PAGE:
I imagine if Jesus were alive today he would speak of imperfect love as the standard. That means recognizing the imperfect nature of our love, but doing the best we can regardless. Because while everyone is not worthy of love, neither are we, and he loves us anyway. That’s the glory of love like Jesus’ love, and even if we can’t match it, we can certainly emulate it, and he can do the rest.

You know, if you believe in things like that.

Sam

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fallinginloveThere is a difference between loving someone and being in love with them. When my wife first told me she thought she was falling in love with me it carried so much more weight than a simple “I love you” ever could.

There’s just something about the process of being in love that is dynamic, that is special in so many ways. I liken it to making love a place, a room, a safe haven, but not just anyone can enter. Only those who have a key can get in, and then the two of you are IN love, and it’s perfect.

Okay, so it’s not quite perfect. As I’ve said before, love is not some flawless thing that you can set down on a shelf and admire. It’s a living, breathing thing that needs just as much attention as another person would. Being in love with someone means taking the time and the energy to understand what being in love with them means.

Being in love means compromising. It doesn’t matter how in sync the two of you are, there are always issues, some big and some small. Every single issue matters, because it’s often the ones you initially categorize as small that can tear you completely apart. That means spending time hashing things out early on. If you know you’re in love with them then it should be a labor of love to sit down and figure those things out.

I can love you like a brother, or a sister, and that’s swell, but when I’m in love with you it means we are in this together… until death do us part. Why beat around the bush? If the feeling is mutual, if the two of you are in the same place, why not make that ultimate compromise and join together in holy matrimony? Now, I know it’s a human construct, but the joining of two souls is precious. When you’re in love that should be the goal, right?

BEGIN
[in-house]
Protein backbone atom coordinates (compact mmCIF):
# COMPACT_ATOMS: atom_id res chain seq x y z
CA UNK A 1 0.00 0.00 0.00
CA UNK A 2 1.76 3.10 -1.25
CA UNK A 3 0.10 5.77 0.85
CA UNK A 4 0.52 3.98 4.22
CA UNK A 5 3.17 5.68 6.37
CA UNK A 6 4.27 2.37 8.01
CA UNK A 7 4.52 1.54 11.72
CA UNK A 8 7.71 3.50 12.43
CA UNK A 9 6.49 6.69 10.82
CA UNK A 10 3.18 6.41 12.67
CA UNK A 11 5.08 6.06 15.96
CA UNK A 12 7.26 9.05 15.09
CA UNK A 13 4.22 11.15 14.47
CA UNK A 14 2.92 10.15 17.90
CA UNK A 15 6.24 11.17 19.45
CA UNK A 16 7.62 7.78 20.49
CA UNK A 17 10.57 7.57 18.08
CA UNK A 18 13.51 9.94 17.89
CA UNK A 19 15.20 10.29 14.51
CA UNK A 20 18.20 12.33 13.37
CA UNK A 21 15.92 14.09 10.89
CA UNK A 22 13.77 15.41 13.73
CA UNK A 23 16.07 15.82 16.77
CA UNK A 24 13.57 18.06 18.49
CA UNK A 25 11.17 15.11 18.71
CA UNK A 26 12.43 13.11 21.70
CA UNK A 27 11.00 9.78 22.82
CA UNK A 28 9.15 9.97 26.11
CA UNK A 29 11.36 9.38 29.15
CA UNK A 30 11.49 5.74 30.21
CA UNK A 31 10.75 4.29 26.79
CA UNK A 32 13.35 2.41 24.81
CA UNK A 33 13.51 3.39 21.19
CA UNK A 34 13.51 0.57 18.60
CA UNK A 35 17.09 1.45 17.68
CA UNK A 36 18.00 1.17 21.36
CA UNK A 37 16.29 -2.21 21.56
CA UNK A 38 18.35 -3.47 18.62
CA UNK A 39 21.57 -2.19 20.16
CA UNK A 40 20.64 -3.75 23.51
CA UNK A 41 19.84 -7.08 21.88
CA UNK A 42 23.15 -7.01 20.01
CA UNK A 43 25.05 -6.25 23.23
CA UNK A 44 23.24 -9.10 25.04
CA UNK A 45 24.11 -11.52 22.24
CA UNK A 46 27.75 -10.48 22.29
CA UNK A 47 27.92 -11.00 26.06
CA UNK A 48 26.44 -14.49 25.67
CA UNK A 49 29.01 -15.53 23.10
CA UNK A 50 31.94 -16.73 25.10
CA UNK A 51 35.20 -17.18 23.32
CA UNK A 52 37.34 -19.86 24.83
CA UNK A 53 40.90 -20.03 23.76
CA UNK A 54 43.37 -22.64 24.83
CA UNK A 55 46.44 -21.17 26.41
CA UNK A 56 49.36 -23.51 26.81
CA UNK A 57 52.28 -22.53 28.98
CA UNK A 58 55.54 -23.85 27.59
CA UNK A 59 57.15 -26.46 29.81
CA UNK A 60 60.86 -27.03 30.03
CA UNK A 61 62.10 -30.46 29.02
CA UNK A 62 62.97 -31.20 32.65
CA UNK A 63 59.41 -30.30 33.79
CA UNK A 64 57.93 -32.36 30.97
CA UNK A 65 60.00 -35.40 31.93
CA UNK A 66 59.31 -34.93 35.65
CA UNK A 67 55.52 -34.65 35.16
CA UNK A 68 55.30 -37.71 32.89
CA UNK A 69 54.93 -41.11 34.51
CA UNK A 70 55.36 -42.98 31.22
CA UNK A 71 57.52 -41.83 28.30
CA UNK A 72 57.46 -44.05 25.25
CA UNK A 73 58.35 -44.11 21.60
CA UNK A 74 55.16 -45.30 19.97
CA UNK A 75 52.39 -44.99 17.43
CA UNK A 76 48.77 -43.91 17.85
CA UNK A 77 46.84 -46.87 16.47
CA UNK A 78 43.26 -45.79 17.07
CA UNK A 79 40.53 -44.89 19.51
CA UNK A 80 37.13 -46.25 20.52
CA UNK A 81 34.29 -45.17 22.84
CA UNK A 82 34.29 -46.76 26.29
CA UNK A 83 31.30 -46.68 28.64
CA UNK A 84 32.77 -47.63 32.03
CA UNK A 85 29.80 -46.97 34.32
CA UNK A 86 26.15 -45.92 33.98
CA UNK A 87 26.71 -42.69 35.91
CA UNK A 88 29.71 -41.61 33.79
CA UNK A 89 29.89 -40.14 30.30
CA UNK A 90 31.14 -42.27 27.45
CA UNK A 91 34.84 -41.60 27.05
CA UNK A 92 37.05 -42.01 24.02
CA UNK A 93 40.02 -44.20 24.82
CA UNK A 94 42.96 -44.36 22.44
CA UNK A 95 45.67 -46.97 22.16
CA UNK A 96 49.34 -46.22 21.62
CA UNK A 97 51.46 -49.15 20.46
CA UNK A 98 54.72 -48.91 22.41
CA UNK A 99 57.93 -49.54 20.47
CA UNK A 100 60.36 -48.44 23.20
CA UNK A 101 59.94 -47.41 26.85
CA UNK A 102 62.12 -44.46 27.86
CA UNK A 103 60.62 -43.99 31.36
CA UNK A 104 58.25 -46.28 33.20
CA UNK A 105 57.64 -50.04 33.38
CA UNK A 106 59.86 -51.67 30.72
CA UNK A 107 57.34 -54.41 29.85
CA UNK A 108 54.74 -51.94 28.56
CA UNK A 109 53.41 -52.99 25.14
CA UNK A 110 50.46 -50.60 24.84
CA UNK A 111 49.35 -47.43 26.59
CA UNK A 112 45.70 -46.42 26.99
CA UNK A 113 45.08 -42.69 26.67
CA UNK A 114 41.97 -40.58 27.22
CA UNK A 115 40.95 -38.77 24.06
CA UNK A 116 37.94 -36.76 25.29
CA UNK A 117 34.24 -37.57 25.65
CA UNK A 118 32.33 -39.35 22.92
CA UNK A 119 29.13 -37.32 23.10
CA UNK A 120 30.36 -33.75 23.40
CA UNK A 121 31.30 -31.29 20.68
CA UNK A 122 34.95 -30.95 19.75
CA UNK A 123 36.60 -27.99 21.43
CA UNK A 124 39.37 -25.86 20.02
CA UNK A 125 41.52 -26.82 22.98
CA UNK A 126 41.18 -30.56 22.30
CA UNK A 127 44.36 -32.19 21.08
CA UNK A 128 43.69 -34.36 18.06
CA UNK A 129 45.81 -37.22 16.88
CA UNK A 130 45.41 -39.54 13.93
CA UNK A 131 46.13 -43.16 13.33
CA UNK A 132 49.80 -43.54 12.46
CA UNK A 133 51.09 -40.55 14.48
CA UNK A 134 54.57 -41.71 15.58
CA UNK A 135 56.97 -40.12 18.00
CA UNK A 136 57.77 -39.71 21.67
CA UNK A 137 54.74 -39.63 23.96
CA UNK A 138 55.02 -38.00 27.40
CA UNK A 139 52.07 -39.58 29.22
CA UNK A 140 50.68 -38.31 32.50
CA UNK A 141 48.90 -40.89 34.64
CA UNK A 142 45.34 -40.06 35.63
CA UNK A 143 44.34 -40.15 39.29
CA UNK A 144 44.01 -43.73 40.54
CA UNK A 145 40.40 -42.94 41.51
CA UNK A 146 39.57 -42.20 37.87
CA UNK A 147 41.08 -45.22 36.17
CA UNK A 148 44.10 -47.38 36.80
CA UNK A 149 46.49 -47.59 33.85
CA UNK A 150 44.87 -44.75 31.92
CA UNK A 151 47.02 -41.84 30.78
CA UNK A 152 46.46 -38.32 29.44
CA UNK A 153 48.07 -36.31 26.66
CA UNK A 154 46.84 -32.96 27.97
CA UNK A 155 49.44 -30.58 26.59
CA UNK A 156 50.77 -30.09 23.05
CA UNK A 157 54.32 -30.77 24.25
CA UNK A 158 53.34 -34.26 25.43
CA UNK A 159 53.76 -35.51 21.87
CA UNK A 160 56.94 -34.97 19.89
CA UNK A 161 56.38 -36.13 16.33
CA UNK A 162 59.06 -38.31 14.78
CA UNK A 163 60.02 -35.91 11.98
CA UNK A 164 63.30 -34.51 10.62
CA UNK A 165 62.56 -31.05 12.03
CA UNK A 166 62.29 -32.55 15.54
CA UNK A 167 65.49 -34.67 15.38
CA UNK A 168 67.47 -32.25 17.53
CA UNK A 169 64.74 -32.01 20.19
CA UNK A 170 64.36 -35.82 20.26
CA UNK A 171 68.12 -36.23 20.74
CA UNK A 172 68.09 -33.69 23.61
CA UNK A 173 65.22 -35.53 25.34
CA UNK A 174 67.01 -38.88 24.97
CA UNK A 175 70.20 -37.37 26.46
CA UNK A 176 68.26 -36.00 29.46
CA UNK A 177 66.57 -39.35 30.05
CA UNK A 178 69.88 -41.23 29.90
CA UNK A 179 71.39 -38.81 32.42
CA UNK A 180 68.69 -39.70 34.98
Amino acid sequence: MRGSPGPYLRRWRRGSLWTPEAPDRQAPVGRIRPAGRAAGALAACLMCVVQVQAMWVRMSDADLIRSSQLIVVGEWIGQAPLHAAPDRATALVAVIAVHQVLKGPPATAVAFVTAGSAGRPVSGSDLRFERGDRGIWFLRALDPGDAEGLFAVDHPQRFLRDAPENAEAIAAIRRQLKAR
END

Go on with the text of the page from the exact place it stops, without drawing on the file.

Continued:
And this business about falling out of love, it’s all horseshit. You can’t fall out of love with someone. If you can separate yourself from them then you were never truly in love to begin with. Maybe you loved them, but you weren’t in love with them. Perhaps you were in love the-truth-is-we-are-not-afraid-of-being-in-love-we-are-only-afraid-of-not-being-loved-in-return-quote-1with the idea of them you created in your mind. That happens way too much in this day and age. We get these ideas in our heads of who people are supposed to be, and we see them through this haze… until we don’t anymore, and everything falls apart.

Being in love means communicating early and often. It means giving the other person more of yourself than you ever thought was possible before. It means being more vulnerable than you’ve ever been. And sometimes being in love means understanding that you might be the only one in that place. That’s hard to fathom, that we could fall in love with someone who doesn’t feel the same, and yet it happens all the time.

Sometimes being in love means letting go. Sometimes it means pressing down our feelings for the greater good. It’s lucky when the person you’re in love with is also in love with you. Hang on to that feeling. Work hard on that relationship, to keep those feelings at the surface and maintain their deep roots as well. Because it’s the most special, most important, and most spectacular feeling in the world.

Sam